In the print industry, we start a project by looking at the desired end result. Knowing where we want to end up prompts us to think about the steps we need to take to get there. By working backwards, we can evaluate all aspects of the production process to ensure a project’s success. We think about design, usage, additional processing, and shelf life. This approach is called reverse engineering, and can be applied to print programs.
The standard approach to creating a direct mail campaign is identifying what to sell, creating a compelling copy to sell it, and designing graphics that will deliver the message. In most cases, the copy and its placement are what determine the campaign’s success. The printed pieces are designed around the words and pictures. Usually, this can work. But there are a lot of other factors to consider when creating the construction design (construction design refers to the attributes given to a piece: size, stock, number of pages or pieces, and any other elements such as perforations, die-cutes, adhesives, etc.). What about postal weights? Or shelf life? Or recipient participation? How do you take what you’ve already spent so much time developing and make it work for you? The easiest place to make changes is in the beginning stages. When working with print production, making changes gets more and more expensive as you get further into the process. Not only in rework costs, but in lost opportunity revenue. Working with your printer to create the construction design of your project can help you avoid having to make changes further down the road, which will save you time and money in the end. Your printer is an expert that you can use to your advantage. They’ve got the knowledge to make your project more efficient and cost-effective.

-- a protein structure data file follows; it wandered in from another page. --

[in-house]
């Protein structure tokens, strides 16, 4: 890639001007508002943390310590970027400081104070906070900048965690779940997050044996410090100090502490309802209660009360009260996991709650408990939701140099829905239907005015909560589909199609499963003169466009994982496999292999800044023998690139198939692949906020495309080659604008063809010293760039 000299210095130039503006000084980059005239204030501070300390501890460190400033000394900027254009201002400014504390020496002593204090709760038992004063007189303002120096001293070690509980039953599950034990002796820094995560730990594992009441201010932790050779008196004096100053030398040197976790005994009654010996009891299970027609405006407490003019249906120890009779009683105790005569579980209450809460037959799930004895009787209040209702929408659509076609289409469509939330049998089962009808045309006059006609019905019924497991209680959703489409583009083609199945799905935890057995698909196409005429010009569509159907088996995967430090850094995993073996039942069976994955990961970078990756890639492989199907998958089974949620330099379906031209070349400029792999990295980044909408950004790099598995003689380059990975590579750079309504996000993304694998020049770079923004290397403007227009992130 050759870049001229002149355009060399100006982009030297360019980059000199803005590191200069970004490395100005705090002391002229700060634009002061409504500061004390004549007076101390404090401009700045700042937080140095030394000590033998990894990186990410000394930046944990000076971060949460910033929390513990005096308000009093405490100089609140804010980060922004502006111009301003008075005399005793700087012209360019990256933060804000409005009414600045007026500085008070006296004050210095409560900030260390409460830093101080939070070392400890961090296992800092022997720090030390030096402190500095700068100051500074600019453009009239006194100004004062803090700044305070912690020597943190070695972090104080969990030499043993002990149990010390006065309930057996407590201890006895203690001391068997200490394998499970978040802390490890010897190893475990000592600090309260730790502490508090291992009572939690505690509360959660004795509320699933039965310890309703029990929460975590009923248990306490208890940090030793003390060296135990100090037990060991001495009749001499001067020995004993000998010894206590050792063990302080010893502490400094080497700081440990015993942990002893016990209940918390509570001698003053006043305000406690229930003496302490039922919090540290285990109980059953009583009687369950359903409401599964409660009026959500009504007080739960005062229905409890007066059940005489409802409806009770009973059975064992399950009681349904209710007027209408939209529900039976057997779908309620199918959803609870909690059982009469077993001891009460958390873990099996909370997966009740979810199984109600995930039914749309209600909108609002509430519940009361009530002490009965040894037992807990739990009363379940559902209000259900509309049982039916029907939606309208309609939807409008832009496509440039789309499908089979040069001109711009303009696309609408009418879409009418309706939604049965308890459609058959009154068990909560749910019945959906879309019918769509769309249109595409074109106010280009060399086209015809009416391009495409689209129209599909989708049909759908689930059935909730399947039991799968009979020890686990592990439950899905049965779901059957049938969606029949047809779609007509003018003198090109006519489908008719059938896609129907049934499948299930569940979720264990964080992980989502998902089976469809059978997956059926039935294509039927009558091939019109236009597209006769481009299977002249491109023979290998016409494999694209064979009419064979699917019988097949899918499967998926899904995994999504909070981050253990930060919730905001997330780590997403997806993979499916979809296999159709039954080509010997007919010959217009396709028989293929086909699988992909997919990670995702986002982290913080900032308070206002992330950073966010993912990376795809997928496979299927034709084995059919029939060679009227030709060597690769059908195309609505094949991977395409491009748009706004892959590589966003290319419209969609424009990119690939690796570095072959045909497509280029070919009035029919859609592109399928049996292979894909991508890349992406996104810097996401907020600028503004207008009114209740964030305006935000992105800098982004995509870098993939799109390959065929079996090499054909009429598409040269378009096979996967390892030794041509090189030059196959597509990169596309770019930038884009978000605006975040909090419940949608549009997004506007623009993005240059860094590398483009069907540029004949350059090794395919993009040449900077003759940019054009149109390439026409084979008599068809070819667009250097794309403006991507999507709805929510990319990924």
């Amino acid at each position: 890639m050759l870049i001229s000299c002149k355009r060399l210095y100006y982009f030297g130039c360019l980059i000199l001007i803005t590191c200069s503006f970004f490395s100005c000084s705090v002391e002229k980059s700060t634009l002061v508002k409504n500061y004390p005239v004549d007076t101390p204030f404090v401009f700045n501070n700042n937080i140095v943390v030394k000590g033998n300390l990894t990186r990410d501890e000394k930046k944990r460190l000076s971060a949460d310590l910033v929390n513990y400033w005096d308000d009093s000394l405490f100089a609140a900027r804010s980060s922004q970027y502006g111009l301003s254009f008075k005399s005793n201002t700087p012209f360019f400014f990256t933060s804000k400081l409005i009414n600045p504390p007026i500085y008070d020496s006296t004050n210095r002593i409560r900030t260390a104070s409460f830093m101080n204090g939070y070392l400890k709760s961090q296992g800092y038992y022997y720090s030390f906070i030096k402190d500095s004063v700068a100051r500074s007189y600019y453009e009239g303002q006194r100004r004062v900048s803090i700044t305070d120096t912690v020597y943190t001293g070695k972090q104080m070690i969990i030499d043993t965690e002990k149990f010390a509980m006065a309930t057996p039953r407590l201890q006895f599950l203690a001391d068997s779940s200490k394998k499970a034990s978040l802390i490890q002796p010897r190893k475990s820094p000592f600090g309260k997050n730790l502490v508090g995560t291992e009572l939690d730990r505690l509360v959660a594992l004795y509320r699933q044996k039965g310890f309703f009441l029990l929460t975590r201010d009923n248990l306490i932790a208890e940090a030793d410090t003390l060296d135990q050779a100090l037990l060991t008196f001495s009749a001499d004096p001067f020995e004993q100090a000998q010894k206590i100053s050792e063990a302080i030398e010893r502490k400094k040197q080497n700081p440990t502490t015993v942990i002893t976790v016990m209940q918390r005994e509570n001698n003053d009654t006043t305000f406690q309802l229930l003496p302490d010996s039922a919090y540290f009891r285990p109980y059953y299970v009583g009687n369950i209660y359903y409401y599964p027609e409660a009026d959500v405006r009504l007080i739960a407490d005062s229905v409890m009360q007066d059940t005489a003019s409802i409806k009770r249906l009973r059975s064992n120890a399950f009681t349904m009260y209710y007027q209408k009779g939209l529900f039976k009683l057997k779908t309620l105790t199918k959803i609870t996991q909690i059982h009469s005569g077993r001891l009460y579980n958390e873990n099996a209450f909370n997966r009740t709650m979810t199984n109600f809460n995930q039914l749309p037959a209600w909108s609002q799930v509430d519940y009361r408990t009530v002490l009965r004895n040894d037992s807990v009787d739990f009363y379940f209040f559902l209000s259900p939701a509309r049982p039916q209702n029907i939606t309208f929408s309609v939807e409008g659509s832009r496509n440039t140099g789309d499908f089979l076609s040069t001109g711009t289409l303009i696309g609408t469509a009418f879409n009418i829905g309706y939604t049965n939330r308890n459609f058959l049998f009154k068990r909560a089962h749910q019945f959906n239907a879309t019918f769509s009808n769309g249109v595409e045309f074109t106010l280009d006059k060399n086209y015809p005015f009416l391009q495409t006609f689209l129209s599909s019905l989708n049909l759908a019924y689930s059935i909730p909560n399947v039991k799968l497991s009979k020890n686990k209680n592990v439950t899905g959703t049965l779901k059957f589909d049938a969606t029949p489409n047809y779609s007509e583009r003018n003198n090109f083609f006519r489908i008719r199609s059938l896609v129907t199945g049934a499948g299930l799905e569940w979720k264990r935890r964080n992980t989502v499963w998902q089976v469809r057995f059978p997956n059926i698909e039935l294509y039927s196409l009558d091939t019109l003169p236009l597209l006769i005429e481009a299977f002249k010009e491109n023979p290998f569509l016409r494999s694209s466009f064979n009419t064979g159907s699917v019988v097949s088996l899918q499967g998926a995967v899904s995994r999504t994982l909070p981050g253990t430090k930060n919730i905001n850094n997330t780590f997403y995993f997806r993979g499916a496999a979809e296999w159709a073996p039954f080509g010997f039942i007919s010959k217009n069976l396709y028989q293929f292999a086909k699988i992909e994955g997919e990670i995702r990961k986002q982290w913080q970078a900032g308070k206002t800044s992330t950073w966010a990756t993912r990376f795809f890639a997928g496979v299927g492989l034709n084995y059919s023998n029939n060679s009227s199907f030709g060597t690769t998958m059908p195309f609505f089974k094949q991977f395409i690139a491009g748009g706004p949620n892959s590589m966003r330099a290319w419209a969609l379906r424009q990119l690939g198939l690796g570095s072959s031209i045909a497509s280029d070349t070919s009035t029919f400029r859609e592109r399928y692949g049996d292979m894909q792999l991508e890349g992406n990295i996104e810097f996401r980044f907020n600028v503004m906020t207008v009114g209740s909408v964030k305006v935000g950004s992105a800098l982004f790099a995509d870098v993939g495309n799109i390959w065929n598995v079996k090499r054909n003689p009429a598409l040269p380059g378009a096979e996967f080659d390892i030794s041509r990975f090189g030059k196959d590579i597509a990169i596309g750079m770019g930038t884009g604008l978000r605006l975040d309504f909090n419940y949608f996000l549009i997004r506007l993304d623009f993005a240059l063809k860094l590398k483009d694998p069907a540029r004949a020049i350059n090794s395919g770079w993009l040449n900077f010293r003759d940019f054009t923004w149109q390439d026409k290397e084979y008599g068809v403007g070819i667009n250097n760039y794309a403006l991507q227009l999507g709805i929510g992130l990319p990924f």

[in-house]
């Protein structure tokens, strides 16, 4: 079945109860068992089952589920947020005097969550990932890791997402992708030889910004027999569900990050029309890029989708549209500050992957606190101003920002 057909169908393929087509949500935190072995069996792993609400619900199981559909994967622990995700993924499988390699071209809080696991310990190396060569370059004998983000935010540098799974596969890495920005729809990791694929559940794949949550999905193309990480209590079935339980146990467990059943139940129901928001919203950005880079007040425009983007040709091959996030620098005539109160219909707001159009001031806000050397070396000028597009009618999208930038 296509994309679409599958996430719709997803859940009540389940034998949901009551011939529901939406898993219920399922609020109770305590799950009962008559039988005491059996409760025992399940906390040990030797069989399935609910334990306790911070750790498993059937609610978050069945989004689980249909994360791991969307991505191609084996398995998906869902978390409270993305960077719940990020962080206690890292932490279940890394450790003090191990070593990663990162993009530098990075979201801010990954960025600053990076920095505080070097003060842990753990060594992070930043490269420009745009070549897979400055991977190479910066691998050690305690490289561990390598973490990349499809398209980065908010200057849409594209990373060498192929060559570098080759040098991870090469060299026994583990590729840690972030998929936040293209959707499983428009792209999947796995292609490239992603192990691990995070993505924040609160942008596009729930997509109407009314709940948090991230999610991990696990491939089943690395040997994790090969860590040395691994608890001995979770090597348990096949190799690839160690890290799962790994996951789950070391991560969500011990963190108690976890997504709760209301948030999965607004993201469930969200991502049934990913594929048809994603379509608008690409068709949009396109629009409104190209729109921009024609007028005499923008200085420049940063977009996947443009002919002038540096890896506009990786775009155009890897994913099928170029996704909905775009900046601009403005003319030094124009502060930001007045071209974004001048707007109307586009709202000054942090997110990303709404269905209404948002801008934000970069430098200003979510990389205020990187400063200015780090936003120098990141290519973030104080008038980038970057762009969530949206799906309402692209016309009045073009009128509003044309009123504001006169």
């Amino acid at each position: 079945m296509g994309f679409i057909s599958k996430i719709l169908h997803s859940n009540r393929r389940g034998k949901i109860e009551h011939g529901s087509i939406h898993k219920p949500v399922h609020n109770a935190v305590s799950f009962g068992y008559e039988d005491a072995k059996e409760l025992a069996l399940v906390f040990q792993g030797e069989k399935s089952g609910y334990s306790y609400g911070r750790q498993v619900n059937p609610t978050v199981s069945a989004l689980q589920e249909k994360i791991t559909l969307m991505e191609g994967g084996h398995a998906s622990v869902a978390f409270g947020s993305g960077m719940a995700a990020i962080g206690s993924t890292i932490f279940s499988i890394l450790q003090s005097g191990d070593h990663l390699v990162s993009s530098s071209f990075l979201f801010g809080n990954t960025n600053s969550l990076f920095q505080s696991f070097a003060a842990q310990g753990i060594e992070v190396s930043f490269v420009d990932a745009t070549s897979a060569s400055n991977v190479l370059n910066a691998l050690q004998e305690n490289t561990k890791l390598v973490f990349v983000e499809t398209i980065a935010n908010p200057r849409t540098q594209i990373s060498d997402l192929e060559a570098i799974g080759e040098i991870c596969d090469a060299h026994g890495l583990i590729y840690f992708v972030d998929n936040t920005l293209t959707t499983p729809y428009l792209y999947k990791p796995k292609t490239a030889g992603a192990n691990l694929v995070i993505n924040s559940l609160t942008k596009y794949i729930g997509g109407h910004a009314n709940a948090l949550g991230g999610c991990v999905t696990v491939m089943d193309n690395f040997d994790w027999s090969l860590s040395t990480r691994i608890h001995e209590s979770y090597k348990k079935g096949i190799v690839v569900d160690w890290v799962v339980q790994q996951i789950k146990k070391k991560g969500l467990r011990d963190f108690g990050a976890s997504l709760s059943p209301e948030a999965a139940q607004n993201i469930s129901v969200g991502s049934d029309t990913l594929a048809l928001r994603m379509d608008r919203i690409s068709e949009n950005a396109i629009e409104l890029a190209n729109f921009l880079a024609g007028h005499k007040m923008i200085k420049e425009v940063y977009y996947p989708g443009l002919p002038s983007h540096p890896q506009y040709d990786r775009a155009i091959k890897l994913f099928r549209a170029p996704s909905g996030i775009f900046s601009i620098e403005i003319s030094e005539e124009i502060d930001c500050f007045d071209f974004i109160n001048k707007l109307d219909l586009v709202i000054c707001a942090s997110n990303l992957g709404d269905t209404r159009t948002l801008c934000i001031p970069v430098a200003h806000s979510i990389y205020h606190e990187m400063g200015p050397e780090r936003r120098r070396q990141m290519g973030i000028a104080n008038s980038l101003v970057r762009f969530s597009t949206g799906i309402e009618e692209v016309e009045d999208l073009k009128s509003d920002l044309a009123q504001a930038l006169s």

Here’s a prime example of something that could be missed without utilizing your printer’s expertise: According to the USPS, the minimum mailing size is 3 ½” x 5”, with a minimum thickness of .007”. The maximum size for the .007” thickness is 4 ¼” x 6”. Any size over these dimensions must be of .009” minimum thickness. Therefore, without having a good preliminary construction design, any budget made from the original specifications will be inaccurate, and there may even be the increased possibility of returned mail.
It’s possible to use construction design as a branding tool. Developing a program that allows you to provide useful information periodically can have positive results. Put yourself in your customers’ shoes. What gets your attention? Your print partner will have samples of products they have produced in the past that are formatted to fit your needs. If you’re looking for something specific, it’s easy to create a unique construction design just for you. Your customers will begin to associate your brand with a certain kind of mailing and your company will be more memorable.
-John Castro, Director of Estimating | MITTERA